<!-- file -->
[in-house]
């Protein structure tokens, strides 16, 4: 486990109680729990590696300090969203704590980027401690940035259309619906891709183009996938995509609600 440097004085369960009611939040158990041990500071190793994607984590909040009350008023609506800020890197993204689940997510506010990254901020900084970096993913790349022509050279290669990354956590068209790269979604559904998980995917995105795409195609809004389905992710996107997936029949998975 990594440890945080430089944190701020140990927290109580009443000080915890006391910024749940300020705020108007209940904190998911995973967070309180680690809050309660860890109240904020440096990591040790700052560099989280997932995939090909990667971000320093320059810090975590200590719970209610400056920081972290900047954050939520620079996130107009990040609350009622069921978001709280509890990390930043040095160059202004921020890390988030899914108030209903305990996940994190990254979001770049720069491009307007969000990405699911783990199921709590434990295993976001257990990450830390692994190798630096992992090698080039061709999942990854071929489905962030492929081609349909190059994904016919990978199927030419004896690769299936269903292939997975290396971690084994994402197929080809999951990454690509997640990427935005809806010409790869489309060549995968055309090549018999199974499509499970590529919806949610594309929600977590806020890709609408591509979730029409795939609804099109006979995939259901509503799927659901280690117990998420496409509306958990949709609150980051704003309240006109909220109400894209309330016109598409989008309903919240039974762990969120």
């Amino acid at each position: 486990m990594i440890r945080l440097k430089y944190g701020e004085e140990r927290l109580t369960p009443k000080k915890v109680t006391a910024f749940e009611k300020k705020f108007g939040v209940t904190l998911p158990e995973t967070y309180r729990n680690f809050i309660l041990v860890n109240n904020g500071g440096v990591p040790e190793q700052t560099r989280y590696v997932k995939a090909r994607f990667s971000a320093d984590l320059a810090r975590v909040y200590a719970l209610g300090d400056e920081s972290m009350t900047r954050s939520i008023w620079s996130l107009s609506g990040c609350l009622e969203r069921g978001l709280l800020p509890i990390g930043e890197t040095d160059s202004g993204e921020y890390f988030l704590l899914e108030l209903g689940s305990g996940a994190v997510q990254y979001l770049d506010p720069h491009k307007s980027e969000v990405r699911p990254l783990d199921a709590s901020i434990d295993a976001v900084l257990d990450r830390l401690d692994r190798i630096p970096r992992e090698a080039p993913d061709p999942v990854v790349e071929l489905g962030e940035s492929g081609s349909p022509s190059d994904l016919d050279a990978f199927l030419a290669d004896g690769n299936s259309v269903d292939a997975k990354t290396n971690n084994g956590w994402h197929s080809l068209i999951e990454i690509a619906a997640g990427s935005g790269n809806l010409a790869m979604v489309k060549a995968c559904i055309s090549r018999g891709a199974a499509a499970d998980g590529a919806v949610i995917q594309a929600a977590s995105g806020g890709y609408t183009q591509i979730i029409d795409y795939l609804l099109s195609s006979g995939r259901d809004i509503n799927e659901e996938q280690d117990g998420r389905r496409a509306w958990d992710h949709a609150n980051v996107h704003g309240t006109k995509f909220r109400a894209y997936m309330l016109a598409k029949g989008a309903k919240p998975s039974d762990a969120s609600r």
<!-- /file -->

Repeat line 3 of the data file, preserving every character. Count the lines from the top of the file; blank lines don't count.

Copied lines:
């Amino acid at each position: 486990m990594i440890r945080l440097k430089y944190g701020e004085e140990r927290l109580t369960p009443k000080k915890v109680t006391a910024f749940e009611k300020k705020f108007g939040v209940t904190l998911p158990e995973t967070y309180r729990n680690f809050i309660l041990v860890n109240n904020g500071g440096v990591p040790e190793q700052t560099r989280y590696v997932k995939a090909r994607f990667s971000a320093d984590l320059a810090r975590v909040y200590a719970l209610g300090d400056e920081s972290m009350t900047r954050s939520i008023w620079s996130l107009s609506g990040c609350l009622e969203r069921g978001l709280l800020p509890i990390g930043e890197t040095d160059s202004g993204e921020y890390f988030l704590l899914e108030l209903g689940s305990g996940a994190v997510q990254y979001l770049d506010p720069h491009k307007s980027e969000v990405r699911p990254l783990d199921a709590s901020i434990d295993a976001v900084l257990d990450r830390l401690d692994r190798i630096p970096r992992e090698a080039p993913d061709p999942v990854v790349e071929l489905g962030e940035s492929g081609s349909p022509s190059d994904l016919d050279a990978f199927l030419a290669d004896g690769n299936s259309v269903d292939a997975k990354t290396n971690n084994g956590w994402h197929s080809l068209i999951e990454i690509a619906a997640g990427s935005g790269n809806l010409a790869m979604v489309k060549a995968c559904i055309s090549r018999g891709a199974a499509a499970d998980g590529a919806v949610i995917q594309a929600a977590s995105g806020g890709y609408t183009q591509i979730i029409d795409y795939l609804l099109s195609s006979g995939r259901d809004i509503n799927e659901e996938q280690d117990g998420r389905r496409a509306w958990d992710h949709a609150n980051v996107h704003g309240t006109k995509f909220r109400a894209y997936m309330l016109a598409k029949g989008a309903k919240p998975s039974d762990a969120s609600r």